7. I use a band, but I work away from it eventually. If I can finally do 3 variations of multiple sets, I will then take the band off for one of the variations. Once I can do that exercise without the band, I take the band off for the next variation. It takes time, maybe a year or so, but who cares, pull ups are awesome and they the king of muscle building in my opinion. Lifting 180 pounds in free space compared to the effort of pulling down on a machine is quite a difference. It builds muscle that is used more effectively such as agility and everyday spontaneity. I do pull ups twice a week, giving at least a 72 hour rest between sessions.

    • “It builds muscle that is used more effectively such as agility and everyday spontaneity….”

      Nope, not anymore than lat pulldowns or rows do. How often in the everyday activities of life do you or any of us reach over our heads to pull ourselves up or pull something down?

      I have used weighted and bodyweight pull-ups as my primary upper back exercise (within a program that also includes rows and shrugs) for almost forty-five years, so I definitely love pull-ups and recommend them.

      But as far as pull-ups or chin-ups developing more “functional strength” than lat pulldowns on a machine? Naw. The genetic variations — leverages, neurological efficiencies in individual muscle groups, etcetera — among people might make pull-ups more effective for bodybuilding for some, but, overall, the latissimus muscle responds to either exercise the same way: it grows. And, the bigger it grows, then the stronger it becomes.

      That increased lat strength will translate into improved performance in any sport activity involving the lats, for sure — but unless one’s sport is “pull-ups competition”, then, whether the strength is developed from pull-ups, lat pulldowns, or rows makes no significant difference.

      • I see it more of a physiological thing when you have to “actually” lift yourself up. It’s like riding a bike or skating an ice skate, you just don’t forget. I remember doing lat pull downs, and when I tried to lift myself up on a ledge or a building, it was a struggle. But after I practiced the same movement as pull-ups, things changed dramatically. It is just the “feel” of the movement. More of a confidence builder. Making a mountain look like a ant hill. Plus you may be right on the looks of muscle, but I have also noticed my muscle additionally dense. But hey, just a personal experience. Nothing to brag about. Sorry for being late on the response, I’m a busy guy when it comes to getting back with forum tag.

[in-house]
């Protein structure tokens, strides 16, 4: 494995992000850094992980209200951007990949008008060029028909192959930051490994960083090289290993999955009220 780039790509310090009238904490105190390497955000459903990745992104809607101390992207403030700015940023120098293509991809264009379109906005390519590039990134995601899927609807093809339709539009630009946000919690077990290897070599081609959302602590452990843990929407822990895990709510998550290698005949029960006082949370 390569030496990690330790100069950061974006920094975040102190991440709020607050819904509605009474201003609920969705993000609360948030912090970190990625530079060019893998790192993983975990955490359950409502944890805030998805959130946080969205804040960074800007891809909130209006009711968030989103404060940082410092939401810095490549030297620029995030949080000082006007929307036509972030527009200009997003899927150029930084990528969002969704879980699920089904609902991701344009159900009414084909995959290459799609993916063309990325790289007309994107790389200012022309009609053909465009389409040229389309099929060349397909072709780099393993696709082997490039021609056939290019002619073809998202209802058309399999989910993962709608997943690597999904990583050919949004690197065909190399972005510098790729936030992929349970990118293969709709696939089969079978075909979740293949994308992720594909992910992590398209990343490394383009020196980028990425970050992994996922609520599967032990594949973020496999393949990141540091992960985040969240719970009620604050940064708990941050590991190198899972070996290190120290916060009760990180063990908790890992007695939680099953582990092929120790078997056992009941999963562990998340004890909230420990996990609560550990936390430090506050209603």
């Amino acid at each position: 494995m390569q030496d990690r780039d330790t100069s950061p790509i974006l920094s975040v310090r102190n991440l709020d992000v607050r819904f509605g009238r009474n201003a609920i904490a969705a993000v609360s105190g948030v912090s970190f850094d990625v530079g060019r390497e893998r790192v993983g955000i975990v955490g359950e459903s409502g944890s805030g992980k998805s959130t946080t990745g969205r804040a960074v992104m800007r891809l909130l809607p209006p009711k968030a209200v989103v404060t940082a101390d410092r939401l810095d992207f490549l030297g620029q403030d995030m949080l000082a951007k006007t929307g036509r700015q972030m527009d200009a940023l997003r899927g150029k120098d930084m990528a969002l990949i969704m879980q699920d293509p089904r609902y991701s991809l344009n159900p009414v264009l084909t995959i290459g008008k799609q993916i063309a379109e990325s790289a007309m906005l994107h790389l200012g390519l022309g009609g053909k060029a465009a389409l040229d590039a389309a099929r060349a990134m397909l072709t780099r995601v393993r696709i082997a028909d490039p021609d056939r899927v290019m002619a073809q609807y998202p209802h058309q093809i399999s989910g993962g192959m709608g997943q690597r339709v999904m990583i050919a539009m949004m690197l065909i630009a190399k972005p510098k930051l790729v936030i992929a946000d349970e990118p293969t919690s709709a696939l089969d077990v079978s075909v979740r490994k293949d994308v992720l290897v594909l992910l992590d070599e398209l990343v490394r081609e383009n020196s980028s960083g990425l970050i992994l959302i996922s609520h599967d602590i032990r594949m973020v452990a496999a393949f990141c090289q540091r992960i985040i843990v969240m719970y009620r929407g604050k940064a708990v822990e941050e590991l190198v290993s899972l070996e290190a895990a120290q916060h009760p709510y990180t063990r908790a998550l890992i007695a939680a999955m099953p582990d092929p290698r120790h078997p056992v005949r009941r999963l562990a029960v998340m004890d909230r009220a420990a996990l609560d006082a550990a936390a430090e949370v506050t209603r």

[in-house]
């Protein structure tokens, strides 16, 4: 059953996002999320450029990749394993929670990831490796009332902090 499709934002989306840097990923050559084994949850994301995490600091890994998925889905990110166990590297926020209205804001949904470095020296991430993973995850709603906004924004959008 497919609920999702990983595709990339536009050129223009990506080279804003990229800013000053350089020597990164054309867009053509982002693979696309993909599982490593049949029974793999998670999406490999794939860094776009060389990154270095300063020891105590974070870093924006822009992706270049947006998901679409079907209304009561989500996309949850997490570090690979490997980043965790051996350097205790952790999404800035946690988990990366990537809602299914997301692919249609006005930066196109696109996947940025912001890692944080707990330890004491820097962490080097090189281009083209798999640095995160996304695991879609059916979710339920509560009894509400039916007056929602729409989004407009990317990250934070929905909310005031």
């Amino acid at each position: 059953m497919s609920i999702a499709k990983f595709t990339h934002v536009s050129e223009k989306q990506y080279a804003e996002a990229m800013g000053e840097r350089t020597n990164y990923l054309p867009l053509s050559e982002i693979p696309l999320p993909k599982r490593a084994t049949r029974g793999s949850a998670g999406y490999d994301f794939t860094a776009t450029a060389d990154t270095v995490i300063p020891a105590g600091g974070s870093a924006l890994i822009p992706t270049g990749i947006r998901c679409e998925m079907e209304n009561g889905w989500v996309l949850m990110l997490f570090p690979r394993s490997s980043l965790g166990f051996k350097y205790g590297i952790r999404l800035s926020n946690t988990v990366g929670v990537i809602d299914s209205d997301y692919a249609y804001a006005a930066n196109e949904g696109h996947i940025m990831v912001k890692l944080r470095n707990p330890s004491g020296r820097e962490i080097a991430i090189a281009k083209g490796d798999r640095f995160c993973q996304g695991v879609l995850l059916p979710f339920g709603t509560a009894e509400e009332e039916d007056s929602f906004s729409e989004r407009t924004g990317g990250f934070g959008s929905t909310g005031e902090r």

• Oops I also wanted to add something about chin-ups. I know I can’t barbell curl 180 pounds, 8 reps at a time. Impossible. However, I can sure do my weight suspended in free air of 180 pounds easily. 4 sets of 8 in a breeze. I realize your engaging more muscles in the activity. But that’s just it isn’t it? The whole point of a great compound exercise? I not only produce great results for my biceps, but 12 more muscles get a rip roar. Thanks!

  8. Bodybuilding is always a matter of the long term — as in, even if all training, eating, and recuperating are done consistently, intelligently, progressively, a long term of four or five consecutive years for the PED-free average-gened person who has finished puberty. Gains are measured over months.

    Applied to becoming able to do pull-ups/chin-ups, that practicalizes as “patience, perseverance, determination”.
    I’m a 60-year-old lifelong PED-free who started bodybuilding at age 16 in 1972 as an below-average-gened-for-muscle-development 140-lb skinny-fat. Heck, I could barely bench press thirty-five (yes, 35) pounds (an Olympic bar weighed 45 lbs with spin-on collars then) for six reps for one set even after my first full month of lifting. Pull-ups seemed to me then like what only Captain America could do. Eventually, I managed to do one pull-up.

    Forty-five years later, even at age 60, I’m still using an added 100 lbs for sets of 8 to10 pull-ups, then finishing my upper back workouts with bodyweight sets of 25-rep pull-ups.

    The “moral” to th’ story being, it might require a long time to succeed at pull-ups, so, if you want to succeed badly enough, then give it time. A few months or even a year may not be enough for you particularly to experience much progress, but don’t quit.
    We all wish we could look like Frank Zane or Flex Wheeler overnight, sure, but, reality is, 99% of us can’t –and even those two genetic anomalies had to put in several years to maximize their potentials. Attaining our potential in doing pull-ups/chin-ups is no different.

      • AW, the site author, might have better suggestions than I do, but…if your using them to build your lower back, you might use:
        1) Back extensions (my favorite)
        2) Good mornings (with a flat, not rounded, back)
        3) Straight-legged deadlifts, regular or Romanian (with flat back)